And while we're on the subject of squandered promise, why hasn't anybody in Hollywood figured out what to do with Eric Bana? A hugely popular comedian in his native Australia, Bana broke through with his chilling, ferociously funny turn in Andrew Dominik's Chopper, and has been cast as nothing but angsty, humorless brooders ever since. Is his another case like Alec Baldwin's, where we'll have to wait until he turns 50 and gets fat before Bana's allowed to be amusing again?

Shot in fuzzy hi-def video, The Other Boleyn Girl camouflages the limitations of the format by keeping the frames asphyxiatingly tight and often in shallow focus. Director Justin Chadwick (who previously helmed the highly touted TV adaptation of Charles Dickens' Bleak House) begins nearly every scene on a black screen, with the camera's field of vision obscured by a piece of furniture. He's constantly tracking sideways to capture the characters, before abruptly cutting to another ottoman-obstructed view so the cycle may again repeat itself.

I've wracked my brain wondering what such an attention-grabbing directorial flourish is trying to say, before settling on the idea that the poor bastard is just doing anything he can to create some sort of visual dynamic with a bum script that's nothing but folks stuck in dank rooms shouting exposition at one another.

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1. Sharon said... on May 11, 2008 at 02:33PM

“In my whole life, I've only walked out on one movie. This was the second. I feel like I should take a shower with bleach. Nasty and improbable and badly filmed. Any one of them would be bad enough. And the costuming was bad too.”

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2. Bana said... on May 28, 2008 at 01:54PM

“Negro, please. It wasn't that bad.”

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3. Nigel Bakker said... on Aug 17, 2008 at 07:17AM

“Yes, this was to say the least a disappointing movie: with the real historical events as exciting as history can ever get, it is unforgivable that a 21st century director and scriptwriter can't make a better go of it. The characters were as bland as the musical score; the complexity of the historical moment--which might have added some depth to the movie plot--is so pared down that the movie simply becomes butt-twistingly tedious. Poor Bana: what a talent; what a waste.”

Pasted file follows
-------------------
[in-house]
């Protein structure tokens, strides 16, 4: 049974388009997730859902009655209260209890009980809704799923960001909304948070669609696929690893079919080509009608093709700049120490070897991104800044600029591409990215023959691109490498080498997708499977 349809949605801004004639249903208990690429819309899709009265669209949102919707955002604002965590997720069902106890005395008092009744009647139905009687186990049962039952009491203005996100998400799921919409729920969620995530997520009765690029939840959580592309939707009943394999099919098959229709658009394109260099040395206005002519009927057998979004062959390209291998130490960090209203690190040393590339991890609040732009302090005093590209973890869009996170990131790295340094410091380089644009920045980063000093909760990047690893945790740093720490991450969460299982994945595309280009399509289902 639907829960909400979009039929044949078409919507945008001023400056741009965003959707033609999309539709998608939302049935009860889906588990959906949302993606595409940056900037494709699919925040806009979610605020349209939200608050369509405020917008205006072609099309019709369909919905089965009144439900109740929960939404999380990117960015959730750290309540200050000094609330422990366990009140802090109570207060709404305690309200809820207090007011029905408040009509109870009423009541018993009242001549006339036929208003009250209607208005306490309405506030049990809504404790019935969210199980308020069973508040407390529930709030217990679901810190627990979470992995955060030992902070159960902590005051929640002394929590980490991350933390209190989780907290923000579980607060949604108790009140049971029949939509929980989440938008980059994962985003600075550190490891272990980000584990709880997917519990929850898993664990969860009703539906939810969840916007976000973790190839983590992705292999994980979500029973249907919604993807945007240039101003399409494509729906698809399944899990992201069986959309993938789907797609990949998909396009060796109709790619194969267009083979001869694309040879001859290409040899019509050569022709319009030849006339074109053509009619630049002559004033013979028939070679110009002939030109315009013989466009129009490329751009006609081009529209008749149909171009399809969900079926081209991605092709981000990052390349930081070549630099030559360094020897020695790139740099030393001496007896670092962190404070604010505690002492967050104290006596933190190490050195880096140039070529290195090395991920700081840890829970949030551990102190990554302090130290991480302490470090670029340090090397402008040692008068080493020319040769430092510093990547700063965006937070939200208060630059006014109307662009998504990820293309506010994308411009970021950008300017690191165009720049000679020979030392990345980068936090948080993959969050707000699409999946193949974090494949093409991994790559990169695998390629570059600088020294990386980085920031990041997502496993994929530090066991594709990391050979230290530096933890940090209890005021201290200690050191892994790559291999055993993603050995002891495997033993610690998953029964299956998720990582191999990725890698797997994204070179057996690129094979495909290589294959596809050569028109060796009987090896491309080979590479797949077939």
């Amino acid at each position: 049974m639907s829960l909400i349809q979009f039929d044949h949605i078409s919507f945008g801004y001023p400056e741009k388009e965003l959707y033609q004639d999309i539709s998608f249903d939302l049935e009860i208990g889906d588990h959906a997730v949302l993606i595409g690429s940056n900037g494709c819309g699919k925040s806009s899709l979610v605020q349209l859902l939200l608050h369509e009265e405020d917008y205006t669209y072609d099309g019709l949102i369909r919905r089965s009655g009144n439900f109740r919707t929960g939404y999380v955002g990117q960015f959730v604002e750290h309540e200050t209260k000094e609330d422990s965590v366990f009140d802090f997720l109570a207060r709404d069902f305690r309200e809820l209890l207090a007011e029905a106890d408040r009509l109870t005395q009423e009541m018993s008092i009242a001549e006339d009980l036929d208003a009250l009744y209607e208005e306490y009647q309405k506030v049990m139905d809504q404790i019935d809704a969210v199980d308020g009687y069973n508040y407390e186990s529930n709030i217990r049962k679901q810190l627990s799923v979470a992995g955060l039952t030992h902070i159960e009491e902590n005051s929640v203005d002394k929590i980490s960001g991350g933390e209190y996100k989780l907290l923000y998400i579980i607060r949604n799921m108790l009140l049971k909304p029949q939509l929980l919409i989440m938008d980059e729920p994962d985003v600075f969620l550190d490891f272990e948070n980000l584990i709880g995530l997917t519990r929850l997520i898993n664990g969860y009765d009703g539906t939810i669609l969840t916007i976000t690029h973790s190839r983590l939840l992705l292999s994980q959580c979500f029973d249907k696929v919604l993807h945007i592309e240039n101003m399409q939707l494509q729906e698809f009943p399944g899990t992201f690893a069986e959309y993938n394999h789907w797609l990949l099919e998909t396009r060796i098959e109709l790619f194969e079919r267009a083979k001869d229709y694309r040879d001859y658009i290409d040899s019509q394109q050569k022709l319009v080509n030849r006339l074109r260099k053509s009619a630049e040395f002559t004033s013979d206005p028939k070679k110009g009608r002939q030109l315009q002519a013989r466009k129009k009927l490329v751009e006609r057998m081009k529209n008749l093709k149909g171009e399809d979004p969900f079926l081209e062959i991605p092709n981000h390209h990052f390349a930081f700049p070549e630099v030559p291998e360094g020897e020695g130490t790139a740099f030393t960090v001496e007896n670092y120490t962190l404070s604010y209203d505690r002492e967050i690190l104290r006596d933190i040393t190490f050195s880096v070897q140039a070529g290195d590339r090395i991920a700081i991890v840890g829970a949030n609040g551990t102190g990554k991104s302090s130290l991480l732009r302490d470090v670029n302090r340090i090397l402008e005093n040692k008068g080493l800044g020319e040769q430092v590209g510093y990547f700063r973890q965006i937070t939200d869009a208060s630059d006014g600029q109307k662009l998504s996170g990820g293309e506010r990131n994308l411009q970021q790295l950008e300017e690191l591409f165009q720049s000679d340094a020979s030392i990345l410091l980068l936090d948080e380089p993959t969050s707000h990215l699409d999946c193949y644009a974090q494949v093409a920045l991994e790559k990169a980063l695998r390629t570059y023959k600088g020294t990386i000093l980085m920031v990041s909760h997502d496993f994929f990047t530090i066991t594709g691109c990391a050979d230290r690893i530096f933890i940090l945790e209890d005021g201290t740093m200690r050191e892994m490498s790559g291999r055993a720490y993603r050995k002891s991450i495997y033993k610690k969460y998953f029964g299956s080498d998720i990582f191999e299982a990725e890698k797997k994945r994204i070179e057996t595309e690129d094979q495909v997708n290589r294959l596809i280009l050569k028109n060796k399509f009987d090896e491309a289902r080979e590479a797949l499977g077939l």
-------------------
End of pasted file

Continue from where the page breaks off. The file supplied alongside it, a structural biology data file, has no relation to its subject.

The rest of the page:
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4. csheard said... on Feb 12, 2009 at 05:03PM

“LOL! LOL!”

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5. John Bell said... on Jun 9, 2009 at 12:13PM

“Caught this movie on cable last night.

While it's definitely not an Oscar-bait caliber flick, I didn't find it nearly as dreadful as the reviewer. In fact, I enjoyed this far more than the cited "Elizabeth: The Golden Age" (wasting Cate Blanchett prodigious talent and magnetic screen presence should be a capital offense).

Natalie Portman was the best thing in the film, IMO - she exuded far more charisma and sexual allure than Scarlet Johannsen who seemed like a bland, blank-faced cypher in comparison (the movie lost a LOT of credibility for me when it tried to convince the viewer that Henry EVER preferred her over Portman.)

Eric Bana is fine in a surprisingly underdeveloped role but, the usually excellent Kristin Scott Thomas just seems wasted here.

OT: Why does it seem like all films/TV programs about Henry VIII portray him as a BRUNET? Look at any random portrait of him and, it is abundantly clear that he was a REDHEAD.

Biggest "WTF" moment in the film: Henry forcibly taking Anne from BEHIND - who knew he was so damned kinky??”